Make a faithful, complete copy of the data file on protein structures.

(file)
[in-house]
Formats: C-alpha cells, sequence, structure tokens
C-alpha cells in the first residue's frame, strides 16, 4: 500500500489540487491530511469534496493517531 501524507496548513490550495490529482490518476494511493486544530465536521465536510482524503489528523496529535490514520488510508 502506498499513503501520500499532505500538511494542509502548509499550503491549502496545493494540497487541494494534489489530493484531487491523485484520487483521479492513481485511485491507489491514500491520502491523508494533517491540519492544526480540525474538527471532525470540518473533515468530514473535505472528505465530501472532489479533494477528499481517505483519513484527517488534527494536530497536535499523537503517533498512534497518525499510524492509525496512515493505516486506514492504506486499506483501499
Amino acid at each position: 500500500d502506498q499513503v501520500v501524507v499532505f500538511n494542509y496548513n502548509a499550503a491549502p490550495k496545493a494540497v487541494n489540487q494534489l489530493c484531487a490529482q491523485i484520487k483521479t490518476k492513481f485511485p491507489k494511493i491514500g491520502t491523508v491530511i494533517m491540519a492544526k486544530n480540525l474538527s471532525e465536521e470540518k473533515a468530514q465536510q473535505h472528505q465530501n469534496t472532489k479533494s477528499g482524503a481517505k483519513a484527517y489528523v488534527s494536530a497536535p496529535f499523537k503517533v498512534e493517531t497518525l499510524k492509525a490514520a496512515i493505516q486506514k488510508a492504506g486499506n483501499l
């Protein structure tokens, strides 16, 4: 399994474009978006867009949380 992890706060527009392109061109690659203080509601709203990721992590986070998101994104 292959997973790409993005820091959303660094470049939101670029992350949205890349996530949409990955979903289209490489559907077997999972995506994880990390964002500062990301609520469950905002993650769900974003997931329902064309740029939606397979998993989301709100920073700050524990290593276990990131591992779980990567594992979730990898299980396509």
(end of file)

[in-house]
Formats: C-alpha cells, sequence, structure tokens
C-alpha cells in the first residue's frame, strides 16, 4: 500500500489540487491530511469534496493517531 501524507496548513490550495490529482490518476494511493486544530465536521465536510482524503489528523496529535490514520488510508 502506498499513503501520500499532505500538511494542509502548509499550503491549502496545493494540497487541494494534489489530493484531487491523485484520487483521479492513481485511485491507489491514500491520502491523508494533517491540519492544526480540525474538527471532525470540518473533515468530514473535505472528505465530501472532489479533494477528499481517505483519513484527517488534527494536530497536535499523537503517533498512534497518525499510524492509525496512515493505516486506514492504506486499506483501499
Amino acid at each position: 500500500d502506498q499513503v501520500v501524507v499532505f500538511n494542509y496548513n502548509a499550503a491549502p490550495k496545493a494540497v487541494n489540487q494534489l489530493c484531487a490529482q491523485i484520487k483521479t490518476k492513481f485511485p491507489k494511493i491514500g491520502t491523508v491530511i494533517m491540519a492544526k486544530n480540525l474538527s471532525e465536521e470540518k473533515a468530514q465536510q473535505h472528505q465530501n469534496t472532489k479533494s477528499g482524503a481517505k483519513a484527517y489528523v488534527s494536530a497536535p496529535f499523537k503517533v498512534e493517531t497518525l499510524k492509525a490514520a496512515i493505516q486506514k488510508a492504506g486499506n483501499l
């Protein structure tokens, strides 16, 4: 399994474009978006867009949380 992890706060527009392109061109690659203080509601709203990721992590986070998101994104 292959997973790409993005820091959303660094470049939101670029992350949205890349996530949409990955979903289209490489559907077997999972995506994880990390964002500062990301609520469950905002993650769900974003997931329902064309740029939606397979998993989301709100920073700050524990290593276990990131591992779980990567594992979730990898299980396509």